Read More: A brief interview with Sarah Gerkensmeyer
I know you want me to say that I killed him. That’s why you keep asking me to write about what I remember from middle school right? Because then something will spark in my mind or something and bam—one minute I’m thinking about how stupid it was to take all that time to wrap clumps of my thin hair around those hot rollers each weekday morning or something bland like that—and then suddenly I’ll remember exactly what happened. When I killed him. Because that’s really the one thing you want me to remember right? I had to get up so early and I’d stumble over to the dresser and plug in the hot rollers and they’d kind of buzz while they were heating up and then my hair always ended up looking like an old lady’s wig no matter what. Maybe if I try to write about what kind of things I ate as an afterschool snack I’ll remember what I did to him. Is that what you think? Baked Cheetos. Plain bagels, not toasted. My favorite might have been potato chips dipped in steak sauce. If I keep listing and kind of get sidetracked in that way will I start to remember killing him? I mean I know I did it. That fact is somewhere deep in my rotting brain I’m pretty sure. But I’m not going to remember any of the details okay? No matter how much sappy journaling you force us to do. I won’t remember it. I swear to you. Young girl kills her first crush. That’s just gold to you right?
Whenever he stood at his open locker he’d kind of crouch with his knees bent a little for some reason. He was a popular kid. People liked him okay. But it looked like maybe he was trying to hide from somebody or something when he was getting books out of his locker. And when his body was all hunched like that he looked small enough to just hop right into his locker and disappear forever. I know that sounds weird. But it was like a fairy tale. Like his locker was the witch’s oven and someone might just shove him in. I don’t even know if he liked me. He sat next to me in pre-algebra a few times. I do remember that. He texted me one time and asked what the homework was. I can see him rubbing his hands down the front of his jeans one time when he saw me walk into the classroom, like he was nervous or excited to see me. I think that’s a real memory. His hair was like little wings above his ears. I think he smelled like chapstick. Cherry or strawberry.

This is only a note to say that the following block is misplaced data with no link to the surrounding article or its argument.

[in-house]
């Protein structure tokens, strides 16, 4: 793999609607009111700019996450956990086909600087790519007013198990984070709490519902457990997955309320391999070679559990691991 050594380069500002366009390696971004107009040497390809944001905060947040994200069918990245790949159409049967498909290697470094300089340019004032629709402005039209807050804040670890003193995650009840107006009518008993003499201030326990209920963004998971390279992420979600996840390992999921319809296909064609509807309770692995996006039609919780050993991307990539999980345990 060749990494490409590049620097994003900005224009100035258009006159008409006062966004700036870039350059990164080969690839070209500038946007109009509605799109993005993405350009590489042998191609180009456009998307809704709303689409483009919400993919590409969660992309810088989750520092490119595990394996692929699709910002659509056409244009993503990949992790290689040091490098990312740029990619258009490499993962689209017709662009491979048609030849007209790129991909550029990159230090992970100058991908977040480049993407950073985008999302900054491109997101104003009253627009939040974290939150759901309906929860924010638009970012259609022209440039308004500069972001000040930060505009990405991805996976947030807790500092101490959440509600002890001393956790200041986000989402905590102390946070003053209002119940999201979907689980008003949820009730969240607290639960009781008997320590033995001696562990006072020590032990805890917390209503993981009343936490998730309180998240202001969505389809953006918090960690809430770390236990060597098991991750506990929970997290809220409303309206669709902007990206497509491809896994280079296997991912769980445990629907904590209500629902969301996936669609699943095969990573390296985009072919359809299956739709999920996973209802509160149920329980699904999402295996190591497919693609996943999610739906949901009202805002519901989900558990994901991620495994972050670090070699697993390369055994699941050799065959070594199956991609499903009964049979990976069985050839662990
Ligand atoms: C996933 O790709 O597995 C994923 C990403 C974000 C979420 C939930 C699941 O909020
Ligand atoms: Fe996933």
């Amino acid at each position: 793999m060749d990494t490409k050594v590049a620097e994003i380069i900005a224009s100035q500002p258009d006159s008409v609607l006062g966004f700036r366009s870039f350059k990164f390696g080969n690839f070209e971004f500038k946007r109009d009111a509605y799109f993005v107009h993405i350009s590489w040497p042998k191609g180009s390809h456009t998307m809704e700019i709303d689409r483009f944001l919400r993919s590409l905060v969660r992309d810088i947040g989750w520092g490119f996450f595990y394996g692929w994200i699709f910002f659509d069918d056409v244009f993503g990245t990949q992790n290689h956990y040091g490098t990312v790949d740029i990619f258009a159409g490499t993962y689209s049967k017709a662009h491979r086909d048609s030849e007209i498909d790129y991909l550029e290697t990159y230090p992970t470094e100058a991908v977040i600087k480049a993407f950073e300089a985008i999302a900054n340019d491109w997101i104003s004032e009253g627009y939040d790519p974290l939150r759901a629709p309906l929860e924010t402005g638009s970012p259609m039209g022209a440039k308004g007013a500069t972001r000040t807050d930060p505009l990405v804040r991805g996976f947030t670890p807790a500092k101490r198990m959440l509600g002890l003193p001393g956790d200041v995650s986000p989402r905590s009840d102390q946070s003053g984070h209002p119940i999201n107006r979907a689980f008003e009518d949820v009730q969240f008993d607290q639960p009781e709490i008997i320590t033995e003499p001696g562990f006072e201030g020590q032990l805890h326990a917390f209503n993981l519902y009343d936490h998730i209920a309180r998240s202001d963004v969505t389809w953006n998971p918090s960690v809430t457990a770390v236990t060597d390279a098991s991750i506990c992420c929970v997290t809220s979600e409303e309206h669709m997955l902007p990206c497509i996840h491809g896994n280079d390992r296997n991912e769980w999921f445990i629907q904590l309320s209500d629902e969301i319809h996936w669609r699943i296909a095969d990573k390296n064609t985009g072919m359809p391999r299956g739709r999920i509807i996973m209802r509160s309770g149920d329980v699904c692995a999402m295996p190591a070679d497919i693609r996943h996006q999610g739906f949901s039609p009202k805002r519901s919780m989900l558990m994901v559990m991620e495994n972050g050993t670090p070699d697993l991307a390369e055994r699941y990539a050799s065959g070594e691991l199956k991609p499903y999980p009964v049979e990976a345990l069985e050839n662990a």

We’re supposed to be writing about school again today. Again. Why school? I’m pretty sure I wasn’t the biggest fan. I can’t stop looking at the backs of the heads of the others sitting in front of me. I mean just look at their glossy, gross heads. The little scraps of hair. The fat, shiny veins. That’s what I look like isn’t it? I almost feel like I could cry about that. Sometimes when we are supposed to be writing about our memories I stare at the backs of these other kids’ heads and pretend that each one of these idiots is an old friend of mine. I pretend that we are planning a rebellion or something. Will I get in trouble for saying that? I don’t care. I pretend that we are planning a revolt from something. Telepathically I guess. Since we never talk to each other. I don’t think I can remember what talking is like. But I pretend we are planning for freedom even though I don’t think we’d know what to do with it.